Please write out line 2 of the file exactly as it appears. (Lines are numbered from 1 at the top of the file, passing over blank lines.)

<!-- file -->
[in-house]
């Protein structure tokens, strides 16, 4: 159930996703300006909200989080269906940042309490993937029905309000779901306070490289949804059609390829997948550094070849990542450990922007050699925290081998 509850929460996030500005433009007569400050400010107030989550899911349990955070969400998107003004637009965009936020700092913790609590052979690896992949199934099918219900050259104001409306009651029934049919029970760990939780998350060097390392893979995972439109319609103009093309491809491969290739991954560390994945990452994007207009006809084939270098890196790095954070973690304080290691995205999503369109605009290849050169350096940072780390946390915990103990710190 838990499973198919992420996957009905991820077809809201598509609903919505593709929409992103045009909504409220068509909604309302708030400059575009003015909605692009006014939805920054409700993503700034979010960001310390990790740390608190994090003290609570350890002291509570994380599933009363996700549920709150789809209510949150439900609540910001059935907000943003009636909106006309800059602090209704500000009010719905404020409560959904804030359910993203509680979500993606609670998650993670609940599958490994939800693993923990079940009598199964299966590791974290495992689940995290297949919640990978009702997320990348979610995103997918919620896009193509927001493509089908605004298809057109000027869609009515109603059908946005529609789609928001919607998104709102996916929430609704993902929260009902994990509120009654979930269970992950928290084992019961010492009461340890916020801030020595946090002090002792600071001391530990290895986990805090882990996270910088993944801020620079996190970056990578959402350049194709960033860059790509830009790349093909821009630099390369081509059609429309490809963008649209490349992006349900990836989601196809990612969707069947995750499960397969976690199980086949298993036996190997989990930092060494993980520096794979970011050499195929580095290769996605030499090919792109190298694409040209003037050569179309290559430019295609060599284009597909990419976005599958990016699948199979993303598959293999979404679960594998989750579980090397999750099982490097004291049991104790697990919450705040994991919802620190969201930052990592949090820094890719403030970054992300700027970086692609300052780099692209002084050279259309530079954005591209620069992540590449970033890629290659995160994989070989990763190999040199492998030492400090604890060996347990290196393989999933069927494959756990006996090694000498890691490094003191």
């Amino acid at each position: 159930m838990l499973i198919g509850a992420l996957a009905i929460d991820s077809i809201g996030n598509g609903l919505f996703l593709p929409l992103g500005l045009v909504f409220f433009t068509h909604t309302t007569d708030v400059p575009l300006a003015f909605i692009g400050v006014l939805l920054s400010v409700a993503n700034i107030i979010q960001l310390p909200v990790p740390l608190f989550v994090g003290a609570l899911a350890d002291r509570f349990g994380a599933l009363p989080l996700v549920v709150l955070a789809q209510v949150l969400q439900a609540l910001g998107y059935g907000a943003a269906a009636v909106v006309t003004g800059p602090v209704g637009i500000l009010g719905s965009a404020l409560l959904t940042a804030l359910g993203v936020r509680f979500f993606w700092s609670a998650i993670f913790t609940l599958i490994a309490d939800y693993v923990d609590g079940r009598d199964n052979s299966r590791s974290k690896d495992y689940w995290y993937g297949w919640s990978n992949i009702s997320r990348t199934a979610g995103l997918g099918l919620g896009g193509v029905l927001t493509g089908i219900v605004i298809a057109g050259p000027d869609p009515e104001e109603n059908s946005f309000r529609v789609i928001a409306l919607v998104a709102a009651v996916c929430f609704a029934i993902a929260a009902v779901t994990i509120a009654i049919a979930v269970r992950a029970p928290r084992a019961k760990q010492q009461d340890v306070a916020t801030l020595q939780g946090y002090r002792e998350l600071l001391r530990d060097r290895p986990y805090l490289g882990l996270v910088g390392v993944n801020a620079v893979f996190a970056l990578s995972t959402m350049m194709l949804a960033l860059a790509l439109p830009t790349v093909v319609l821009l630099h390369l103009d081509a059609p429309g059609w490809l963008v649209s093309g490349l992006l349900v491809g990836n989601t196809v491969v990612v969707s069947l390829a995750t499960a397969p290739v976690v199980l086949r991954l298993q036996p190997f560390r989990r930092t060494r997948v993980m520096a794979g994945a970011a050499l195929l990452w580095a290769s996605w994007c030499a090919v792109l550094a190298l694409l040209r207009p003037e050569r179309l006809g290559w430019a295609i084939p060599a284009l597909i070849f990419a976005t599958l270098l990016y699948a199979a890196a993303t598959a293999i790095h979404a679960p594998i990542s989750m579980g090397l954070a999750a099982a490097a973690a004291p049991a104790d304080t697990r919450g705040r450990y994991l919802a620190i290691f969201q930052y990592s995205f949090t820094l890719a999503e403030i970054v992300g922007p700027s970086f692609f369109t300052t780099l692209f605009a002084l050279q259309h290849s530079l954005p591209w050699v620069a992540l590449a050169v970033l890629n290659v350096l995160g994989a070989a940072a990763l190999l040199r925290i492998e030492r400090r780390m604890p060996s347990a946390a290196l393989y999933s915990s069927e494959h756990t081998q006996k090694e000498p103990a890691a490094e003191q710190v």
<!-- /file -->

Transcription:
């Protein structure tokens, strides 16, 4: 159930996703300006909200989080269906940042309490993937029905309000779901306070490289949804059609390829997948550094070849990542450990922007050699925290081998 509850929460996030500005433009007569400050400010107030989550899911349990955070969400998107003004637009965009936020700092913790609590052979690896992949199934099918219900050259104001409306009651029934049919029970760990939780998350060097390392893979995972439109319609103009093309491809491969290739991954560390994945990452994007207009006809084939270098890196790095954070973690304080290691995205999503369109605009290849050169350096940072780390946390915990103990710190 838990499973198919992420996957009905991820077809809201598509609903919505593709929409992103045009909504409220068509909604309302708030400059575009003015909605692009006014939805920054409700993503700034979010960001310390990790740390608190994090003290609570350890002291509570994380599933009363996700549920709150789809209510949150439900609540910001059935907000943003009636909106006309800059602090209704500000009010719905404020409560959904804030359910993203509680979500993606609670998650993670609940599958490994939800693993923990079940009598199964299966590791974290495992689940995290297949919640990978009702997320990348979610995103997918919620896009193509927001493509089908605004298809057109000027869609009515109603059908946005529609789609928001919607998104709102996916929430609704993902929260009902994990509120009654979930269970992950928290084992019961010492009461340890916020801030020595946090002090002792600071001391530990290895986990805090882990996270910088993944801020620079996190970056990578959402350049194709960033860059790509830009790349093909821009630099390369081509059609429309490809963008649209490349992006349900990836989601196809990612969707069947995750499960397969976690199980086949298993036996190997989990930092060494993980520096794979970011050499195929580095290769996605030499090919792109190298694409040209003037050569179309290559430019295609060599284009597909990419976005599958990016699948199979993303598959293999979404679960594998989750579980090397999750099982490097004291049991104790697990919450705040994991919802620190969201930052990592949090820094890719403030970054992300700027970086692609300052780099692209002084050279259309530079954005591209620069992540590449970033890629290659995160994989070989990763190999040199492998030492400090604890060996347990290196393989999933069927494959756990006996090694000498890691490094003191």